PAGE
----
Iron and Canvas – Flash Fiction Challenge

pirate_ship_on_rough_seas_by_shireivien-d2xuxv0

Greed is good. The old pirate motto festered in the bilge of Captain Reid’s memory. It certainly drives men mad. Off to starboard, the corvette could be seen running toward dark waters, black flag raised in defiance. Captain Reid placed the collapsed night glass it into a deep pocket, exchanging a wary glance with the sailing master.

“The wind favors our quarry.”

Reid stared into the horizon, lips pursed in solemn reflection.

The darkened face continued, “At this speed The Eel will reach deep water before us. If they do-.” The words — decayed fish in the blazing sun. Not even a ship as well-equipped as The Crimson Blade risked navigating in the black ocean. The rumored home to beings that sail absent the wind, far beneath the waves, and can track ships from below the depths.

Reid’s eyes remained fixed on the escaping vessel. “Do you recall the range of the long guns?”

“The main’s can fire over a thousand yards — that’s a fixed-mount under ideal conditions. Mind you, to hit a moving target, accounting for wind variation, you’re looking at an effective range closer to four hundred yards give or take , depending on the target.”

The Captain peered at the young master, eyebrows arched.

The sailor’s eyes widened. “Prepping the long guns Captain!”

Reid nodded. “And order Morgan’s crew to stoke the coals. I’ll have us a warm meal tonight.”

The Navigator bared muddy teeth, barking orders after-deck before disappearing into the bowels of the ship. A riotous orgy of cheers and catcalls erupted as the crew set to work. Captain Reid gripped tight to the rail as The Blade lurched. Twenty-four piston-driven ores out-thrust along each side drove the ship to greater speed. Steam from the engine flared from nostrils in the bulls-head rostrum beneath the bowsprit. The race was on.

Below deck the navigator caught Morgan and the vessel’s boatswain engrossed a game of Deadman’s Parley, the quartermaster buried neck deep in an inventory logbook. No doubt keeping track of the goods exchanging hands. A trio of poor swabs was losing their flintlocks, a pair of fresh trousers, and a set of worn boots to the Quartermaster.

“Oy Dregg, you here for business or pleasure?” Teach, the greasy-faced mechanic called out.

“Bit of both I suppose. Captain wants the long guns.”

“Is that right?” Morgan’s eyes sparkled. “What’s on the menu then? Oysters on the half-shell?”

“Ha! More like roasted gull,” said Dregg.

“Pity that,” Teach pulled a crusted bean out of an ear and ate it. “Been ages since I had a decent meal.”

“Quit yer bellyaching and put on the fire. Back to work you lot,” Dregg waved in a dismissive gesture.

Teach grunted, heaving an oversize wrench over one shoulder and trudged off to the engine room. Morgan flashed a winning smile, gathered up the goods, and stalked towards the galley to torment the chief cook.

On the main deck, Dregg spotted The Eel, growing larger by the minute, as The Crimson Blade closed into range. At the Captain’s command, the long guns belched molten rounds of fire and cinder towards the smaller craft, twirling streams of dark smoke pinwheeling in their wake. The first volley died out in a whisper as the projectiles fizzled in the water. A second volley roared, catching wood and canvas as panicked seamen scrambled to douse the fires. With their rigging ablaze and The Blade advancing, The Eel was out of options. The corvette turned close-hauled bringing it’s small arsenal to bear, heeling hard to starboard from force winds.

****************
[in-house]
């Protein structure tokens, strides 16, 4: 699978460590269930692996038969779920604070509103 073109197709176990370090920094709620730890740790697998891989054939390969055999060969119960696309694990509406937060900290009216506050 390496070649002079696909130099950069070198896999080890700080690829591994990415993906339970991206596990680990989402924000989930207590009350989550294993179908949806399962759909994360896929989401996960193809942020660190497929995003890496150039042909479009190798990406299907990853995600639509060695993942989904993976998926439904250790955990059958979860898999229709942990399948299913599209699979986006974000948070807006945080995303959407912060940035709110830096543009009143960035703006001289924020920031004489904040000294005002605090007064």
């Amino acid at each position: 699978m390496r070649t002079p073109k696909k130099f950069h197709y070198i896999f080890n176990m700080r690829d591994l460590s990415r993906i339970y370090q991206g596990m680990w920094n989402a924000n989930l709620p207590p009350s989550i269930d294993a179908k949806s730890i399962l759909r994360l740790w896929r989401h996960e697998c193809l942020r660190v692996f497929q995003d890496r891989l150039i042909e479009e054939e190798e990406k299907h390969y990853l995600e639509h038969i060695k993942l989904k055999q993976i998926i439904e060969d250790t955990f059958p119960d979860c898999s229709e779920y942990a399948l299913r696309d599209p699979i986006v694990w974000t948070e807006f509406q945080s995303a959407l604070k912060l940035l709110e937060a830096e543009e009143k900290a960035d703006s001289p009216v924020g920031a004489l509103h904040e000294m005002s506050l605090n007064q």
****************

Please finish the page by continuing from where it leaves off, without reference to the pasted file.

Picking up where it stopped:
The enemy cannons let loose a hail of iron shot to rake The Blade’s bow, but The Captain, quick to anticipate the move, turned the ship to absorb the blow across the broadside. Crewmen flattened to the deck as the hull splintered, but the big ship kept sailing. Crews from both sides taunted and cursed at each other, pistols firing into the air, as the two vessels passed. The Captain of The Eel has overreached; The Blade’s port-side oars replaced by bristling rows of cannons. The Eel lashes out; A desperate gesture. The Blade’s reply is decisive. Four steel whaling harpoons affixed to thick chains stab into The Eel and haul, listing her badly and spilling men and equipment into the depths. Cut off from escape, the crew of The Scurvy Eel fights to the last man.

The resistance doesn’t last long.

Heeled boots clicked against the deck, hair the likeness of fire in the cool wind. Dark lips parted in a half smile. She doesn’t walk so much as swagger. Captain Juliana Reid surveyed her pirate crew, pride swelled in her chest. Despite their youth, her girls performed valiantly today. Reid bowed before the prisoner, blade in hand, a firm grip on his chin.

“I hear tale that greed is good. Can you guess who told me that?” she breathed into his ear.
Tortile eyes stared blankly at her.

“No need to answer, I’ll tell. The man in question was my father, the irredeemable Pirate-Captain Jovan Reid, Scourge of the Salted Seas. The Blade was his ship. I renamed it when I slit his throat.”

“In this very spot,” Eve Dregg smiled at her Captain.

Reid continued, “You’ve stolen from me. It wasn’t enough you had my gold and my hospitality. What you took has more value than treasure.”

A tiny orb formed in the corner of her eye as the rouge pool trickled past her blouse spilling onto the deck.

“I’ll have back what you stole, love.”

The lifeless body collapsed onto the blood-stained deck.

“Let the sharks take him,” she said facing her navigator. “Scuttle the ship. No sense attracting the scavengers.”

The last of the treasure safely aboard, Captain Reid spared one final glance toward the sinking vessel. You were right to warn me, Father, greed is good.

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